As a sector we welcome a bigger role for the users of public services. This is about a transfer of power from the state to the user and to the citizen. There are three strong reasons for this reform:
- its our right as citizens
- its a more efficient way to deliver services and
- its a way to improve outcomes for people-i.e. better health by being in control.
Paul Jenkins, of Rethink, spoke of how important it has been for people with mental health illness to have power over the way they are treated, to move from a "poverty of aspiration" to achievement. .
And our sector role here is both in the provision of personalised services, in campaigning for a fully funded and regulated service, and in providing advice and support for people under a personalised regime.
It is a challenging agenda. Instead of having one contract with a local council there may be 2000 contracts with each individual user. And they will need to be persuaded to buy their service from us. As opposed to other private or public providers. Or even other third sector providers. We will have to sell our services. Be much more accountable.
Councillor Lorna Campbell, the Cabinet member in Lambeth for health and social care, spoke about the project we have in Lambeth to look at the implications at local and community level of this change. This is part of the overall work of the Commission which is due to report in full later in 2010. So the Commission is working at both a strategic and a very practical level.
But to be clear, against a background of spending cuts, we have to watch any attempts by local councils or health authorities to use this as a cover to cut spending on these services. Matthew made a great point that this is also about delivering more bang for the buck. Making a pound work harder and deliver more. It's " Yes we can" from our sector!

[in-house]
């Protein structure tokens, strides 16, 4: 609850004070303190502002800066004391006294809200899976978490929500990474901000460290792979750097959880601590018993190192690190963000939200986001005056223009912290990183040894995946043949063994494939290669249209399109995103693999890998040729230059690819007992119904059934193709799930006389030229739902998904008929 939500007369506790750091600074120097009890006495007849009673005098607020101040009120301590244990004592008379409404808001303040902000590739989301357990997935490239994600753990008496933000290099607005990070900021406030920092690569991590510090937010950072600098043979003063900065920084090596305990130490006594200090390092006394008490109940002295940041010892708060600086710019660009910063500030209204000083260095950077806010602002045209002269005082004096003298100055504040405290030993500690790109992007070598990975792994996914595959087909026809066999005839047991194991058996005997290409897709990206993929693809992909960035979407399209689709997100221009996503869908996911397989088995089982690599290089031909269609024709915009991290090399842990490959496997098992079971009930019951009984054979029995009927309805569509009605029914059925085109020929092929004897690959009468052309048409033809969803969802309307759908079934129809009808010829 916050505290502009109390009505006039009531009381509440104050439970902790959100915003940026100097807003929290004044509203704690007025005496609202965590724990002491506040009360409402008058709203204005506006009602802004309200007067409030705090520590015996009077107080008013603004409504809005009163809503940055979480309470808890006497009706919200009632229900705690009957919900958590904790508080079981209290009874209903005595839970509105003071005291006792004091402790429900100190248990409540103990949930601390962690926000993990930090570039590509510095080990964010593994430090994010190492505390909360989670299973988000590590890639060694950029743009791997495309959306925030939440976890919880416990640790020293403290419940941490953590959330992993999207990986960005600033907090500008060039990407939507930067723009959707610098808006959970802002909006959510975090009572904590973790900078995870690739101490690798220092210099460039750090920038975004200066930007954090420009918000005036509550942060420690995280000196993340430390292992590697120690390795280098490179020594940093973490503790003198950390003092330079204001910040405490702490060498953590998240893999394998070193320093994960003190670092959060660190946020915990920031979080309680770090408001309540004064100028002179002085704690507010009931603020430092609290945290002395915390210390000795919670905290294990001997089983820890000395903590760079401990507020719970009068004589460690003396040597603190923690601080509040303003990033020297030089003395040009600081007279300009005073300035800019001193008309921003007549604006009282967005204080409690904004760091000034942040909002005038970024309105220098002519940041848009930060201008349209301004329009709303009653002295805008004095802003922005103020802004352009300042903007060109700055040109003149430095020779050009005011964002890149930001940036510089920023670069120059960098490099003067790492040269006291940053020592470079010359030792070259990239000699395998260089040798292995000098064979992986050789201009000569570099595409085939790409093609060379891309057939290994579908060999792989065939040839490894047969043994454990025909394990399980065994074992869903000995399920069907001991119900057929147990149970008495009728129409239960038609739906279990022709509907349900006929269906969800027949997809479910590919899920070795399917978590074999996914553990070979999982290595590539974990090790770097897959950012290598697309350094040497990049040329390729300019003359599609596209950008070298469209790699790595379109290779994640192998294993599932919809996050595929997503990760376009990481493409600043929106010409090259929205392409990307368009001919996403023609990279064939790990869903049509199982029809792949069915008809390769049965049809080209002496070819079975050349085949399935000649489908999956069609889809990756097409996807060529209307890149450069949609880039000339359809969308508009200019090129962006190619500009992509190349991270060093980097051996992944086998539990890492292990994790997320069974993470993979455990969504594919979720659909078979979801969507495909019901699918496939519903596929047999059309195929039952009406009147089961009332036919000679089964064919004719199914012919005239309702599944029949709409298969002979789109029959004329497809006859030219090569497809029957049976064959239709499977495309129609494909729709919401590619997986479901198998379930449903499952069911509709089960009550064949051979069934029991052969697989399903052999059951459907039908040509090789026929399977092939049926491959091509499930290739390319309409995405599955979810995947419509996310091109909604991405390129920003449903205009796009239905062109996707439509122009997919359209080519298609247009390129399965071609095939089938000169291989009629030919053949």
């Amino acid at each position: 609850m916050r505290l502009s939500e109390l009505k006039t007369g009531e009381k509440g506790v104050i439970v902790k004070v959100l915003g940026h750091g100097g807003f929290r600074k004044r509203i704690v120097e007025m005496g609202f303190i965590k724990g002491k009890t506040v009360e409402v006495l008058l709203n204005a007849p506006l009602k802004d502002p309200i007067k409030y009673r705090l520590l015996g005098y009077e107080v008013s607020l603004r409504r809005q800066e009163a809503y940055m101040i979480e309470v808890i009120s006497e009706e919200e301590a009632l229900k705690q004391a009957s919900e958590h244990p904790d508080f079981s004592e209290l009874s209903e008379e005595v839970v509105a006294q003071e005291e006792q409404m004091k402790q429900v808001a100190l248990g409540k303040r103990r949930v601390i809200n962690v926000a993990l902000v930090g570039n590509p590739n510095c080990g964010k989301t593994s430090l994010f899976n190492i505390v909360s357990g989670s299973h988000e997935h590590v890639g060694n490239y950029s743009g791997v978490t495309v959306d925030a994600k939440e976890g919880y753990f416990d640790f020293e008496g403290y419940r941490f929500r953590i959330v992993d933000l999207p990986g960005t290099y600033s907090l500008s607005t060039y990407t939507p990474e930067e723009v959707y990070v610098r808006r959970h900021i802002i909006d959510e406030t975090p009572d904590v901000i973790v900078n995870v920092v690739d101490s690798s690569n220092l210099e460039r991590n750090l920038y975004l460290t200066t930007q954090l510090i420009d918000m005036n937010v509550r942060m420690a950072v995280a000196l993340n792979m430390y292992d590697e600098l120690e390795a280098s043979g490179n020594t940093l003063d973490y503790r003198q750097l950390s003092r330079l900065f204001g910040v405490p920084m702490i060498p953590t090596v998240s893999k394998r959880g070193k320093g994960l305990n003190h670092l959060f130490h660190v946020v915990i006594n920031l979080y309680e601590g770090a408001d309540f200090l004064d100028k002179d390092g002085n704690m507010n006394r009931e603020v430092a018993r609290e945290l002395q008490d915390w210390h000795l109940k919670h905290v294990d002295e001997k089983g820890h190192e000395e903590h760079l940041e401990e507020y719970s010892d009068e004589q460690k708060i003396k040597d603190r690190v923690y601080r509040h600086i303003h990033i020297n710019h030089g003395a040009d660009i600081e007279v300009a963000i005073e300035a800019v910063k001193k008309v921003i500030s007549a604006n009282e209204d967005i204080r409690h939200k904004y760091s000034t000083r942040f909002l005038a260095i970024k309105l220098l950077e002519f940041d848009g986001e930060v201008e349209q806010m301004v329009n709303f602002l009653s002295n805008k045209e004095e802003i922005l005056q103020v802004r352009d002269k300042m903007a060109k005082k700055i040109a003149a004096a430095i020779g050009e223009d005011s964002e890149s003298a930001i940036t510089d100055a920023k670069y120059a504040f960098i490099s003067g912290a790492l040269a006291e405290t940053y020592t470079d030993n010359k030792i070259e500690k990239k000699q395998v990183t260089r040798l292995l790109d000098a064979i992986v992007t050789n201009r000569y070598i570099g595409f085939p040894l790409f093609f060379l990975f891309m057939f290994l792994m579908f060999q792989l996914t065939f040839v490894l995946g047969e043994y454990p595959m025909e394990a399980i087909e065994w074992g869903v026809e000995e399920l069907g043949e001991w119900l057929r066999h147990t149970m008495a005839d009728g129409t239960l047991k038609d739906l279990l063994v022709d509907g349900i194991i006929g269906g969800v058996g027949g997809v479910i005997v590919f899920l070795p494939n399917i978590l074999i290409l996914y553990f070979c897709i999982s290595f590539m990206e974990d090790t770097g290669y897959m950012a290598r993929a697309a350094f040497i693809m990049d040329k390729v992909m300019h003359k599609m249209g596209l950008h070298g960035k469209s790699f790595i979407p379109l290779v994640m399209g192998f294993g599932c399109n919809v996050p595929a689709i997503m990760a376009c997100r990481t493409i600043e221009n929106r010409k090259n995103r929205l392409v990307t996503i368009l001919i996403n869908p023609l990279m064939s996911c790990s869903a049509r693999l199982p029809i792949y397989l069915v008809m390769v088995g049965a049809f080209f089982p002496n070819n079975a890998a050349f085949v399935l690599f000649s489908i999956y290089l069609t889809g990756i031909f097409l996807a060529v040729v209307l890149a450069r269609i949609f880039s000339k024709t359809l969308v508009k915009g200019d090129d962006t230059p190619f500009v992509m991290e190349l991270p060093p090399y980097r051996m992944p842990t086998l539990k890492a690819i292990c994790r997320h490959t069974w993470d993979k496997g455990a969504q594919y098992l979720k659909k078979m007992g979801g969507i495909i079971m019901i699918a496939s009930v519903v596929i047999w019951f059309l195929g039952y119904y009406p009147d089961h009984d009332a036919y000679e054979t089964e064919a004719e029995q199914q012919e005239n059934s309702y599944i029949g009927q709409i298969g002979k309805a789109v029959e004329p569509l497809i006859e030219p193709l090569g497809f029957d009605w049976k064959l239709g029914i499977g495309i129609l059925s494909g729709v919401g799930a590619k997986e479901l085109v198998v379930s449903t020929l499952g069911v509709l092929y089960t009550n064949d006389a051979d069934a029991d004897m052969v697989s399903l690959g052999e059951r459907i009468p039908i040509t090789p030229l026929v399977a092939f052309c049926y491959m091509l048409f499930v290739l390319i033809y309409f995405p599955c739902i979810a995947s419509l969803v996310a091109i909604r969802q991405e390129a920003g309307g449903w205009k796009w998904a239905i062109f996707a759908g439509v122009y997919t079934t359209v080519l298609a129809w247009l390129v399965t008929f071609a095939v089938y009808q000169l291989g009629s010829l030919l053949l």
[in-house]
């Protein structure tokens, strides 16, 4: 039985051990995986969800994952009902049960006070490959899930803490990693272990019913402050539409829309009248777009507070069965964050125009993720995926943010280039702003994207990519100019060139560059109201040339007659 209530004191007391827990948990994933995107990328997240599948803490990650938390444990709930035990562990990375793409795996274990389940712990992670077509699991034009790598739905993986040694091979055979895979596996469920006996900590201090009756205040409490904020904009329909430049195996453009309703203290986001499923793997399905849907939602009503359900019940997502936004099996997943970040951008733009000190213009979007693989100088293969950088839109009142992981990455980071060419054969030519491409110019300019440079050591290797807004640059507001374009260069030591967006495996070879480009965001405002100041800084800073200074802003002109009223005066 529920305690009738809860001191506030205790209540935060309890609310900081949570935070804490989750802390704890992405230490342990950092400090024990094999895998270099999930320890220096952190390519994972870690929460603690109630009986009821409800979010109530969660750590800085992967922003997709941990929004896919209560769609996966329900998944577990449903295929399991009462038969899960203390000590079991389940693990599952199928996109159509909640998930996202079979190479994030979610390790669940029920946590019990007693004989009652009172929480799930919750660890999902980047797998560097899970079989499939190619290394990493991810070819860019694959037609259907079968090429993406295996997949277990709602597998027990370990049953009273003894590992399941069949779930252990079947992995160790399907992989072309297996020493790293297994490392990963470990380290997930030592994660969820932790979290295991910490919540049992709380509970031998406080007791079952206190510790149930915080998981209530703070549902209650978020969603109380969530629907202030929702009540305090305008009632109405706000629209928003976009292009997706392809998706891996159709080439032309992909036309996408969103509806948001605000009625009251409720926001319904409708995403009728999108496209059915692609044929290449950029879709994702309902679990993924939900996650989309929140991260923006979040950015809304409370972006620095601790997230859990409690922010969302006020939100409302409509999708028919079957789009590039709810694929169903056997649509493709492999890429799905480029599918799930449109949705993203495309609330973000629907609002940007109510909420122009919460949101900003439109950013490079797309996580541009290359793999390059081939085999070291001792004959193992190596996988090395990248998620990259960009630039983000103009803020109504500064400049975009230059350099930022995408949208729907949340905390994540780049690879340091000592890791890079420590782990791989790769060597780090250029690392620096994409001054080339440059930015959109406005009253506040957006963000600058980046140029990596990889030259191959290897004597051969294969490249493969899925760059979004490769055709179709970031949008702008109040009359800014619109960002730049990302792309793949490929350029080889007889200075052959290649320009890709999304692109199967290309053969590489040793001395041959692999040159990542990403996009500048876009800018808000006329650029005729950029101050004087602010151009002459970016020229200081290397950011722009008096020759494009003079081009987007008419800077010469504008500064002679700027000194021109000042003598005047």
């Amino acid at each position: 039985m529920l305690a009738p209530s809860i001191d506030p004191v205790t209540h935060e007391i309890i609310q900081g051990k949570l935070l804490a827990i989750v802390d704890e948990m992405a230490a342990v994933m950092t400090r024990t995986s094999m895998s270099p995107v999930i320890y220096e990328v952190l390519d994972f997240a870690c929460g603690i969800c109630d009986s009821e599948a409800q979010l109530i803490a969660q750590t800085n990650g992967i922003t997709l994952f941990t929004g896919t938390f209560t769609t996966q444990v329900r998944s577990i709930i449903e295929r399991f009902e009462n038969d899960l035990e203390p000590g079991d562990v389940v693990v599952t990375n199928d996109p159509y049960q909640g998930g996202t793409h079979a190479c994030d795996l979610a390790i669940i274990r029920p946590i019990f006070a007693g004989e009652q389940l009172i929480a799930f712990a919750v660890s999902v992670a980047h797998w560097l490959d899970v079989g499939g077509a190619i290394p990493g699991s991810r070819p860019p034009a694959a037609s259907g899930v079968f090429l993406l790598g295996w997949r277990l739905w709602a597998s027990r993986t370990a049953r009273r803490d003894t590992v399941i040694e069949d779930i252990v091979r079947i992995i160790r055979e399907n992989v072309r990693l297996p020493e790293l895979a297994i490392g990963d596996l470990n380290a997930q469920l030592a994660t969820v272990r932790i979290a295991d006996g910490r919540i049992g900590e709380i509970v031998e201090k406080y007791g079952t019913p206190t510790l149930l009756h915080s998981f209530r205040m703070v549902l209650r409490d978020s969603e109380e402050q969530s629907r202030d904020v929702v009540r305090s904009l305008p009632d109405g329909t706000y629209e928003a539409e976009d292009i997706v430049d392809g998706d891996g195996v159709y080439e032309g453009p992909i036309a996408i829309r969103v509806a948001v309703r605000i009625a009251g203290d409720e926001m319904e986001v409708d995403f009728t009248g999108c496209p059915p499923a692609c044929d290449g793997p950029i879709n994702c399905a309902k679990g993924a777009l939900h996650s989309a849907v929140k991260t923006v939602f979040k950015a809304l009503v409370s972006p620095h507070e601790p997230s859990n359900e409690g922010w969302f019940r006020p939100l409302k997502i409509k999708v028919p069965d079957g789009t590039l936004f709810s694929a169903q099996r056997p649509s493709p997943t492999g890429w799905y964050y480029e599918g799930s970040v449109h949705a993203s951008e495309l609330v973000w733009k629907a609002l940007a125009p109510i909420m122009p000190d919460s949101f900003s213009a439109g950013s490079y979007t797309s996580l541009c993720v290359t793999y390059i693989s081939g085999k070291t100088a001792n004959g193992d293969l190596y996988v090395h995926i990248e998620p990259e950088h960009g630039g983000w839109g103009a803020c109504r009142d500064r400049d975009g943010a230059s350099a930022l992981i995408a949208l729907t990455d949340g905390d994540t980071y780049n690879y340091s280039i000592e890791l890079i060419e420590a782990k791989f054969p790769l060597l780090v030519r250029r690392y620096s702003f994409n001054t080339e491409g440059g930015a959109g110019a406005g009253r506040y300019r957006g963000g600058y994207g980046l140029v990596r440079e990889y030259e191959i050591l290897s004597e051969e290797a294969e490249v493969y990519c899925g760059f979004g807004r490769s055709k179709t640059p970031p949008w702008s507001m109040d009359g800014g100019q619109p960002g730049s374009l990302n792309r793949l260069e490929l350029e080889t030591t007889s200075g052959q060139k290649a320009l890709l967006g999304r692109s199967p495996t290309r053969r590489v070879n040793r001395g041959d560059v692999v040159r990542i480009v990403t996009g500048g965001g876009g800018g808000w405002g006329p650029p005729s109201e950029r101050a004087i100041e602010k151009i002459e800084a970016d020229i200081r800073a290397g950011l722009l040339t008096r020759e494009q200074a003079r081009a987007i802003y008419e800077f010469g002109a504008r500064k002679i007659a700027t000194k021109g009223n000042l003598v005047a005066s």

Then back to a meeting with members in the ACEVO office to discuss issues for our "Ask" from the Parties in their manifestos. We had a particular focus on volunteering and the value it plays. I was particularly struck by the example of the Ramblers Association (their CEO, Tom Franklin, is an member) who talked of the work they do for their 125,000 members and some 14,000 active volunteers. One of their projects is about encouraging people with obesity problems to walk more! A great example of how our third sector can make a serious contribution to promoting better health and preventing ill health.
Mick Aldridge of the The Public Fundraising Regulatory Association made an excellent point about how we need a framework for citizen participation- which ranges from active volunteering through to just giving. Governments need to encourage and implement measures to promote that participation at all levels.
So I was well buoyed up by the time I went for a catch up with the excellent third sector team of Angela Smith MP and Tessa Jowell MP, who bat for us in Government and who are both such fans of what our sector can achieve.
I am often struck by the level of enthusiasm, talent, ingenuity and sheer energy amongst CEOs in our sector. It is no wonder that Governments look to us for answers!!